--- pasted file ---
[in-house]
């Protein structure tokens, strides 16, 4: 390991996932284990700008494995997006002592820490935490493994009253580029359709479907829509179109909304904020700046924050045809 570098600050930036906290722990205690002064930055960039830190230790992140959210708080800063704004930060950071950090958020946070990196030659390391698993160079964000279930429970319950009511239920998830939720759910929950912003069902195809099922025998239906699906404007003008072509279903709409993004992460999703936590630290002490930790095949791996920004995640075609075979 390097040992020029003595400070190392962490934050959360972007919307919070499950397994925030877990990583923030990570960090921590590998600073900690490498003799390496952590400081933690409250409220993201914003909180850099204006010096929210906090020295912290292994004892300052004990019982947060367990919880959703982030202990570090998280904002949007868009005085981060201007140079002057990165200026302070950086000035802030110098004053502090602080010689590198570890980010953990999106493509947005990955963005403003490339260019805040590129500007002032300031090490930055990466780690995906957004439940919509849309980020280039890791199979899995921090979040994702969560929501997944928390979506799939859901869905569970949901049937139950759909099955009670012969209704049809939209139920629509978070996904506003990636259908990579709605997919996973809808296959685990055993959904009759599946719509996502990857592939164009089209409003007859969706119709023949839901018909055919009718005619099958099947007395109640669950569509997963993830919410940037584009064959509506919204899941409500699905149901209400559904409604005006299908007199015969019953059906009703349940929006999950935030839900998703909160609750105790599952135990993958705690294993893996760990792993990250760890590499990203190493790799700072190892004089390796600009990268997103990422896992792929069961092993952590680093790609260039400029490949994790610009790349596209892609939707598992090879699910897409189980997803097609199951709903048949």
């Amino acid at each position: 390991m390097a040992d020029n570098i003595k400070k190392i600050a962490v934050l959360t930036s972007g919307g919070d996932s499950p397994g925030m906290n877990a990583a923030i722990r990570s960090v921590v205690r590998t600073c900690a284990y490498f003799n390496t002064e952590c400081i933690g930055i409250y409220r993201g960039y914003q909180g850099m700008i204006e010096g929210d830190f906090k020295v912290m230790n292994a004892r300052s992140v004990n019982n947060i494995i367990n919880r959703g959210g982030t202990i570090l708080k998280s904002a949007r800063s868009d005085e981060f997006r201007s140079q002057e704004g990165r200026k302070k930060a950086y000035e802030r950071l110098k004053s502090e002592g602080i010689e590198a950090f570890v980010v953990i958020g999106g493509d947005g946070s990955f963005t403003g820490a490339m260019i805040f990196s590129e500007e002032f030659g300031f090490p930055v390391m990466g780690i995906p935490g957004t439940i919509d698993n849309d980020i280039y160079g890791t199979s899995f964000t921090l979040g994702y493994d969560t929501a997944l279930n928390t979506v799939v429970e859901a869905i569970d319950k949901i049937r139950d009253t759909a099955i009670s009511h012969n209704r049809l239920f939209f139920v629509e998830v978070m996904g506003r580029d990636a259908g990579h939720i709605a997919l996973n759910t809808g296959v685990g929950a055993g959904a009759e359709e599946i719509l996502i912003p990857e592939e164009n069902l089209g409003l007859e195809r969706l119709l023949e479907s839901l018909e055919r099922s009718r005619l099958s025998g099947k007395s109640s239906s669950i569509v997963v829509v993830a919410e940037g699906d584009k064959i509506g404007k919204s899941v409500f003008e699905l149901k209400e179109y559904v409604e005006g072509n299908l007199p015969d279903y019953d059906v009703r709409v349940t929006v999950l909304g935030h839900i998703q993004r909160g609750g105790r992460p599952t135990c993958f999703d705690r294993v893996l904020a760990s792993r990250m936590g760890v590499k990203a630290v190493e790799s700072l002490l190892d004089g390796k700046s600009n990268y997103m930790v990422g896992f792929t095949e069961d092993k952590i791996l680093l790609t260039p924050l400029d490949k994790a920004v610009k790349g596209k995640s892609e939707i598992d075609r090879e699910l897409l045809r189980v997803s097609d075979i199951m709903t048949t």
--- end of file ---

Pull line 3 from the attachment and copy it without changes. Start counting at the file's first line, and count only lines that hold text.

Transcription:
């Amino acid at each position: 390991m390097a040992d020029n570098i003595k400070k190392i600050a962490v934050l959360t930036s972007g919307g919070d996932s499950p397994g925030m906290n877990a990583a923030i722990r990570s960090v921590v205690r590998t600073c900690a284990y490498f003799n390496t002064e952590c400081i933690g930055i409250y409220r993201g960039y914003q909180g850099m700008i204006e010096g929210d830190f906090k020295v912290m230790n292994a004892r300052s992140v004990n019982n947060i494995i367990n919880r959703g959210g982030t202990i570090l708080k998280s904002a949007r800063s868009d005085e981060f997006r201007s140079q002057e704004g990165r200026k302070k930060a950086y000035e802030r950071l110098k004053s502090e002592g602080i010689e590198a950090f570890v980010v953990i958020g999106g493509d947005g946070s990955f963005t403003g820490a490339m260019i805040f990196s590129e500007e002032f030659g300031f090490p930055v390391m990466g780690i995906p935490g957004t439940i919509d698993n849309d980020i280039y160079g890791t199979s899995f964000t921090l979040g994702y493994d969560t929501a997944l279930n928390t979506v799939v429970e859901a869905i569970d319950k949901i049937r139950d009253t759909a099955i009670s009511h012969n209704r049809l239920f939209f139920v629509e998830v978070m996904g506003r580029d990636a259908g990579h939720i709605a997919l996973n759910t809808g296959v685990g929950a055993g959904a009759e359709e599946i719509l996502i912003p990857e592939e164009n069902l089209g409003l007859e195809r969706l119709l023949e479907s839901l018909e055919r099922s009718r005619l099958s025998g099947k007395s109640s239906s669950i569509v997963v829509v993830a919410e940037g699906d584009k064959i509506g404007k919204s899941v409500f003008e699905l149901k209400e179109y559904v409604e005006g072509n299908l007199p015969d279903y019953d059906v009703r709409v349940t929006v999950l909304g935030h839900i998703q993004r909160g609750g105790r992460p599952t135990c993958f999703d705690r294993v893996l904020a760990s792993r990250m936590g760890v590499k990203a630290v190493e790799s700072l002490l190892d004089g390796k700046s600009n990268y997103m930790v990422g896992f792929t095949e069961d092993k952590i791996l680093l790609t260039p924050l400029d490949k994790a920004v610009k790349g596209k995640s892609e939707i598992d075609r090879e699910l897409l045809r189980v997803s097609d075979i199951m709903t048949t």